* I think that he repeated the word “craft” rather than saying “raft,” ( https://www.youtube.com/watch?v=9HzadC1imjQ#t=120 ) but the word raft better describes what we put our people in when we send them to space. The space stations and the Space Shuttle were a little roomier and were/are more like boats rather than rafts.

  • LocalFluff

    The big problem for space flight is lifting anything from Earth, that’s right. Once in LEO you’re half way to anywhere, and could use magic like SEP or Solar sails. So, should we import water from the Moon to Earth’s surface? NOT!

    Satellites don’t use hydrogen because those single protons destroy the metal in the tanks, it is not a long-term storable fuel. That alone kills the whole Moon fuel export idea. Permanently.

    The reason NASA got a status quo bill is that Trump has other priorities. He’s thinking about sick people and crime victims first, those who voted for him. He wants to be re-elected. Most astronauts seem to be fanatic Al Gore climate doomsday myth believers who ignore the blatantly obvious. I doubt NASA will remain status quo for 4 years, it’s just way down on the to do list.

    * “The Oreo spacecraft raft”. That’s actually an appropriate renaming considering what it is, maybe he knows more about it than it seems? No, when he reads non-American English words he just tends to make fun of their pronunciation. Like “Tanzaynia”. It’s a way to show that he is a man of the people who doesn’t hide behind fancy foreign words, as if they were magic spells. And I think he hates reading out loud pre-printed text like a school child. His mind is working on other things while he’s doing it.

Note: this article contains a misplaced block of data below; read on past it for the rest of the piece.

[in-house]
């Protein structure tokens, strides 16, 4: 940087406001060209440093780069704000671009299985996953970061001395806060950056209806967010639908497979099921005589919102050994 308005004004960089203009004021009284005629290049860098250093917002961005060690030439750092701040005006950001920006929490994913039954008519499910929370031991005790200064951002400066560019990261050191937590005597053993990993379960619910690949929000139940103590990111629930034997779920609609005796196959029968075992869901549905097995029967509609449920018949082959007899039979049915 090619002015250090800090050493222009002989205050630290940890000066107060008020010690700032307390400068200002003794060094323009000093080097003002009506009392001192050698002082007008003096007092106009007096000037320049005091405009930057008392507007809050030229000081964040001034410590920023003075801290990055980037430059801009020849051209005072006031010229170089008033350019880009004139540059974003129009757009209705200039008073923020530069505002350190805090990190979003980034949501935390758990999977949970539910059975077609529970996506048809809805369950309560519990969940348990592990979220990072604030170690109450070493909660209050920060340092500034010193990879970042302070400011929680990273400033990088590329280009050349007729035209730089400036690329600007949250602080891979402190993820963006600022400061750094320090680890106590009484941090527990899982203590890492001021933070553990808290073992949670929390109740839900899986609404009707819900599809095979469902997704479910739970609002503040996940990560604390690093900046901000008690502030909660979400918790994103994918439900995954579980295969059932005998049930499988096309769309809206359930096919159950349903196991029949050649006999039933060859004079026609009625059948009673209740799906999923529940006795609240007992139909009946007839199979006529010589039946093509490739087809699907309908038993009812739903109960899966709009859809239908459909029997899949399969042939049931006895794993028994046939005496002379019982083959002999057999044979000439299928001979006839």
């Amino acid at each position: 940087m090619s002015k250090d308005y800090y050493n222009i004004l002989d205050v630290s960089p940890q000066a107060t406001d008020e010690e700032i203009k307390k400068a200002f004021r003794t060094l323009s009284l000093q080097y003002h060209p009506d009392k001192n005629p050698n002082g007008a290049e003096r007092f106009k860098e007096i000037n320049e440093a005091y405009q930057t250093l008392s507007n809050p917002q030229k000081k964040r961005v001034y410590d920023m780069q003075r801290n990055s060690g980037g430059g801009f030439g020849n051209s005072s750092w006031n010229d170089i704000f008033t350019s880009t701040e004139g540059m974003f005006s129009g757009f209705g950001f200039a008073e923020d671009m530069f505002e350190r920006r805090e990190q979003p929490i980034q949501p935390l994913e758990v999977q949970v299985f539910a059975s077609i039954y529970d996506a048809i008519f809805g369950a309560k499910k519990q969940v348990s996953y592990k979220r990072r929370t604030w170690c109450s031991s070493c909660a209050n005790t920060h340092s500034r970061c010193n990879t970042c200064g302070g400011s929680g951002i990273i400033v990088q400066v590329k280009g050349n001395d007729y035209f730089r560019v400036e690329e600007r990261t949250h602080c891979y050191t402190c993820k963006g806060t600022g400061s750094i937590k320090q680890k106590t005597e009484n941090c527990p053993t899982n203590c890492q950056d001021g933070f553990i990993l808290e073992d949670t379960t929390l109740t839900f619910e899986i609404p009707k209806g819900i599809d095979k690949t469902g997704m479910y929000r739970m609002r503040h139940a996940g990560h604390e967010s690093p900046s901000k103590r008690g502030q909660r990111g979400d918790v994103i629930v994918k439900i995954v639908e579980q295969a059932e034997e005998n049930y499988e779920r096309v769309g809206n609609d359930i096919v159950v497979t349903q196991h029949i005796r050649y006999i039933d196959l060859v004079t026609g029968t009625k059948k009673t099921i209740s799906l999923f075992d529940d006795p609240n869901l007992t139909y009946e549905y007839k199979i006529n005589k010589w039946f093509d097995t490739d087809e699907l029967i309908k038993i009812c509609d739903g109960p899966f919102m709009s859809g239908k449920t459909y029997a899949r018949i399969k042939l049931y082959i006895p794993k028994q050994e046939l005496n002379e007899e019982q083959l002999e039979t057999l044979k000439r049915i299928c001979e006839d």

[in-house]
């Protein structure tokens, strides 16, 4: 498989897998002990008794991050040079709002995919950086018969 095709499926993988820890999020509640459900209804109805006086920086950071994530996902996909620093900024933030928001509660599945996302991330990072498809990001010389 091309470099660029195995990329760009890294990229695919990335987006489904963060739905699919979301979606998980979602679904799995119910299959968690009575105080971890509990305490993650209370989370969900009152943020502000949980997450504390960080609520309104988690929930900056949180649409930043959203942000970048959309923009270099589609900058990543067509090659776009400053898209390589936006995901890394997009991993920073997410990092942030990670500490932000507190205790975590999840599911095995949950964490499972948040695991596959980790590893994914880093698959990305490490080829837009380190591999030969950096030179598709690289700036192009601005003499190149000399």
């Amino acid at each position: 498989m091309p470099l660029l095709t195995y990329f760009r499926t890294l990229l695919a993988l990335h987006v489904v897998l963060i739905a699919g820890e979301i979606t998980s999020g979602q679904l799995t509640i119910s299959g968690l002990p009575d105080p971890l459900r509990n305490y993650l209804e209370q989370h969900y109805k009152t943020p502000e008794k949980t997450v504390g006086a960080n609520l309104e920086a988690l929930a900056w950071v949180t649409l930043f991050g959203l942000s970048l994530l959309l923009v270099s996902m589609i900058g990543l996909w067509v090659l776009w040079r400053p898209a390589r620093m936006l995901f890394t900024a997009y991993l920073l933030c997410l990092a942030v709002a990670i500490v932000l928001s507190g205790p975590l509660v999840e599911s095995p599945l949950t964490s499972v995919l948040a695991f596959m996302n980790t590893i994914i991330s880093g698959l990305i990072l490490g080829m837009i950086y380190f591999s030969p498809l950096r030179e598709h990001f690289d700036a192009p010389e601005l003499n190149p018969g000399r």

“No more Oreon’s for you, Chris Christie!” (get a diet, candy ass, and btw get out, get’em out a here!)

  • Edward

    LocalFluff,
    You wrote: “it is not a long-term storable fuel.

    The rocket scientists and engineers at ULA differ with your analysis. They think that they can deliver LOX and LH2 throughout cisLunar space:
    https://www.youtube.com/watch?v=uxftPmpt7aA#t=285

    Others are working on long-term storage in space for cryogenic fuels. On the following page, below the photograph of Charles Miller, they discuss the concept of filling stations in space.
    http://www.houstonchronicle.com/nasa/adrift/3/

  • ken anthony